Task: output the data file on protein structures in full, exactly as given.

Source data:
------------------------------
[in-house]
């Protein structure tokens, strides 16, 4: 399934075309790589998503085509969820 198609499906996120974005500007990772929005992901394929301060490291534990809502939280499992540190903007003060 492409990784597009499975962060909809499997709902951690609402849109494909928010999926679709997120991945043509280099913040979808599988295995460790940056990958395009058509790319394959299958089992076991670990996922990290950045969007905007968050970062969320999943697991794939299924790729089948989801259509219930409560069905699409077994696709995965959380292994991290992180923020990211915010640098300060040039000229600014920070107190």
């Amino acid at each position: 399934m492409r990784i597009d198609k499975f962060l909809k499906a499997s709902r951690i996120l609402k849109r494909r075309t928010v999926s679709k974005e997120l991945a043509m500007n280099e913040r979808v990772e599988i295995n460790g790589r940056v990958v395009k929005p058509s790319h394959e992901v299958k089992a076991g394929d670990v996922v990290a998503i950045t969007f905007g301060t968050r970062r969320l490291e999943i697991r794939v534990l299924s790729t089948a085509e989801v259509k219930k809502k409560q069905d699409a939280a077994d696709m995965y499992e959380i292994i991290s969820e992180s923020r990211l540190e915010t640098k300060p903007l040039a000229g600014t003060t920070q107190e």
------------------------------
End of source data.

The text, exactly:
[in-house]
């Protein structure tokens, strides 16, 4: 399934075309790589998503085509969820 198609499906996120974005500007990772929005992901394929301060490291534990809502939280499992540190903007003060 492409990784597009499975962060909809499997709902951690609402849109494909928010999926679709997120991945043509280099913040979808599988295995460790940056990958395009058509790319394959299958089992076991670990996922990290950045969007905007968050970062969320999943697991794939299924790729089948989801259509219930409560069905699409077994696709995965959380292994991290992180923020990211915010640098300060040039000229600014920070107190």
């Amino acid at each position: 399934m492409r990784i597009d198609k499975f962060l909809k499906a499997s709902r951690i996120l609402k849109r494909r075309t928010v999926s679709k974005e997120l991945a043509m500007n280099e913040r979808v990772e599988i295995n460790g790589r940056v990958v395009k929005p058509s790319h394959e992901v299958k089992a076991g394929d670990v996922v990290a998503i950045t969007f905007g301060t968050r970062r969320l490291e999943i697991r794939v534990l299924s790729t089948a085509e989801v259509k219930k809502k409560q069905d699409a939280a077994d696709m995965y499992e959380i292994i991290s969820e992180s923020r990211l540190e915010t640098k300060p903007l040039a000229g600014t003060t920070q107190e």